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'The Invocations' is an ode to angry girls fighting against what waits in the dark

"The Invocations" cover art. (Courtesy)
"The Invocations" cover art. (Courtesy)

A girl walks home alone at night.

Anything could happen to her in the shadows. And terrible things have happened to girls like her before. She considers her options before continuing on into the dark.

That’s the evocative opening scene of Krystal Sutherland’s new novel “The Invocations.”

To most women, the image of a girl alone at night is both terrifying and utterly familiar. To Sutherland, it was the perfect place to begin the story.

“I came to the opening line, a girl walks home alone at night, really as an exploration of that fear, that visceral fear that you feel often as a woman when you are traversing a city street alone at night time,” Sutherland says. “That image for me really carries through the rest of the book and the themes that I decided to explore about what it feels like to be a young woman moving through these patriarchal spaces that are not made for you.”

As Sutherland explains, to be a girl is to fear what lies in the dark.

But “The Invocations” asks, what if women didn’t have to be afraid?

In the story, women can make deals with demons and inscribe power into their bodies to fight back against men who seek to harm them.

But their magic comes with a steep price. They must sacrifice part of their soul.

And to make matters worse, there’s a serial killer hunting women with magic and stealing their power for himself.

Sutherland says she was eager to explore the price women must pay to feel safe.

“Well, the central question that I kept coming back to was if there was some kind of supernatural occult power, what if only women could access it? What would that world look like? What would the cost be to access that power and who would be willing to pay that cost? And why?” she says. “And then I think the most important question from those questions is who would be threatened by that power? And how far would they go to quash it?”While “The Invocations” is primarily a young adult fantasy — its dark tone and chilling atmosphere often veer into horror, a genre where women have often been the victims of the story

Beth Youngeris an associate professor at Drake University, where she teaches about young adult fiction, feminist theory and horror.

Younger says horror has always been fixated on women and the role they occupy in our society, especially within slasher films — where women who step out of line are violently reprimanded.

“The slasher is interested in women who go outside expectations and they get, they get punished for being exploratory for being, sexual for all kinds of stuff,” Younger says. “And the punishment within a slasher is almost always with a knife.”

But in recent years, as more women began creating and producing horror stories, the narrative has shifted. Women have become the heroes of the genre, fighting back against society and serial killers alike.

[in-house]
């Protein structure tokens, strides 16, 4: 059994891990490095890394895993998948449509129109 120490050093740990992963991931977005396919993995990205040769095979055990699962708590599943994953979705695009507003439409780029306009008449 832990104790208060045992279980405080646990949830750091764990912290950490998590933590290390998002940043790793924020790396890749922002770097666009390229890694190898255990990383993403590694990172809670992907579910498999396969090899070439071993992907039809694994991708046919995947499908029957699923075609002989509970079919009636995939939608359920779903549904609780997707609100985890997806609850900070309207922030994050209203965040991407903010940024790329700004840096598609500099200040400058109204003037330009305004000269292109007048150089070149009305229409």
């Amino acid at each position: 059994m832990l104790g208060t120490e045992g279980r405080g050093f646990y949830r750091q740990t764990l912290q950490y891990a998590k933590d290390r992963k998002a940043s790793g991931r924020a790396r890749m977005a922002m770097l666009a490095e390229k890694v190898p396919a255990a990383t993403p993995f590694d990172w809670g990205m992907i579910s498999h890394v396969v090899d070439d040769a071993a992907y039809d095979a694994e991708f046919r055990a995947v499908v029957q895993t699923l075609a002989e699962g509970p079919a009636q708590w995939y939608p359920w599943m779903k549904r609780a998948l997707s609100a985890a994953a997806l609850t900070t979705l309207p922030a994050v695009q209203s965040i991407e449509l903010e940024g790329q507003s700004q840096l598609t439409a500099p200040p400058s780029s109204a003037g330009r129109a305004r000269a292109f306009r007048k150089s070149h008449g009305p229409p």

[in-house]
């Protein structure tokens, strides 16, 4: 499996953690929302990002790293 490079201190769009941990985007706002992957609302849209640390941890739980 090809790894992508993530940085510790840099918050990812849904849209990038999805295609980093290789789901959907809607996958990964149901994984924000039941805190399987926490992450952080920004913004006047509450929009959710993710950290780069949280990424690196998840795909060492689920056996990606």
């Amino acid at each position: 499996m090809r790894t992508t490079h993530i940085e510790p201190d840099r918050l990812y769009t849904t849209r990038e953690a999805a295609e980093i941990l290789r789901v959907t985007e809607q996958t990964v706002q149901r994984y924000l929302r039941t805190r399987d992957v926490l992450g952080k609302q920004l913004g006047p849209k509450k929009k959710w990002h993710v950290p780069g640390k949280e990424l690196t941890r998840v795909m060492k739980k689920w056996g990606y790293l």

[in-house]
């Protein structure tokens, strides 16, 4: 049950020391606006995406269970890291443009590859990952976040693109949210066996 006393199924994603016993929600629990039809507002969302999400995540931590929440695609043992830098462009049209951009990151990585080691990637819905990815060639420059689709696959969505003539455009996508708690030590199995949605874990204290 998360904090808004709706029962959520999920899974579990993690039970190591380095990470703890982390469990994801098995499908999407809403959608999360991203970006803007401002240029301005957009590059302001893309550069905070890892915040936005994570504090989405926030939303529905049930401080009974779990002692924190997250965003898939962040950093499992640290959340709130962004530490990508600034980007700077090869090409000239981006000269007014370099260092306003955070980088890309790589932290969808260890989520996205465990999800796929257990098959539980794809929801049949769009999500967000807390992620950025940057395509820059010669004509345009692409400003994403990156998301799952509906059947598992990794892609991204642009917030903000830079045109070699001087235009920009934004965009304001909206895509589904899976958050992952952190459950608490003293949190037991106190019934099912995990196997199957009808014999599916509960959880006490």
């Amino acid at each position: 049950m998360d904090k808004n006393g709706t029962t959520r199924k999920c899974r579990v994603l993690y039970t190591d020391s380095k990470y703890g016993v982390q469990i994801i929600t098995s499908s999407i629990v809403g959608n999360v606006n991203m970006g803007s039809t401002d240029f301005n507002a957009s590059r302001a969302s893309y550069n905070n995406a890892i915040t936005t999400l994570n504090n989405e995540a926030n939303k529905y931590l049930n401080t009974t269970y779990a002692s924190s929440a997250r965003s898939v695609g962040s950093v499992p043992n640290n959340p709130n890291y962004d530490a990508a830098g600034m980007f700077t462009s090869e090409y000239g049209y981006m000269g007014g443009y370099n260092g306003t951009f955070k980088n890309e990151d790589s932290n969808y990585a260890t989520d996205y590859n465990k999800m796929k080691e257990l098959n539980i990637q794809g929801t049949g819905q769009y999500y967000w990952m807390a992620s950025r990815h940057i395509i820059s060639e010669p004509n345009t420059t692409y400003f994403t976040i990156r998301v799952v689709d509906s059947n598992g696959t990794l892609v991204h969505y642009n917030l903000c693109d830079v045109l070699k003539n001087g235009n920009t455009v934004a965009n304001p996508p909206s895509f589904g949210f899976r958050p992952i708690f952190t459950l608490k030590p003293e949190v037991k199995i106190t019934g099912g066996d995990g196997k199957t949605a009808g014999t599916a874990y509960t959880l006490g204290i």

Younger says that horror can be empowering, especially when it’s told from the perspective of a female protagonist with agency.

“It’s like if you can read or watch something that depicts a woman kicking ass, taking names, like not being slaughtered for some stupid reason. Of course, that has meaning for you,” Younger says. “People still will say, ‘Well, why do you want to watch that? Because women are getting killed?’ Well, it’s more than that.”

In “The Invocations,” it’s three young women — Jude, Emer, and Zara — who team up to stop the slasher’s rampage.

For Sutherland, writing the story from their perspective served as a type of wish fulfillment

“It was absolutely a cathartic experience to write a horror story where women fight back,” she says. “ You fantasize about being that woman who is able to walk out into the night and not fear anything that comes your way.”

Young adult author Ayana Graywas drawn in by the female protagonists of the story

“To me, it was really satisfying to see these ‘unlikable girls,’ these imperfect girls pushing back against that and fighting back and saying we’re not gonna take this lying down,” Gray says.

And Gray says that “The Invocations” has the kind of cross-genre appeal that could attract any type of reader

“I could tell you this book was a mystery and that’s true. I could tell you it’s a contemporary novel with fantasy elements and that’s also true. I could tell you it’s horror and that’s true,” she says. “And when you do that you can actually bring in lots of different readers who normally would say, oh, I like horror. I don’t normally read mysteries. Oh, I’m a mystery author. I don’t really read fantasy because it kind of sates multiple appetites.”

Sutherland  her story will remind readers of the strength women carry within themselves

“I hope that readers walk away with a renewed sense of empowerment and a renewed sense of women as community who look out for each other,” she says.

“The Invocations” is not only a book about the everyday terror that women experience walking through the world. It’s also a story about strength and anger — and the defiance it takes to survive what lurks in the shadows

Book excerpt: ‘The Invocations’

By Krystal Sutherland

Excerpted from “The Invocations,” reprinted with permission of Penguin Random House.

This article was originally published on

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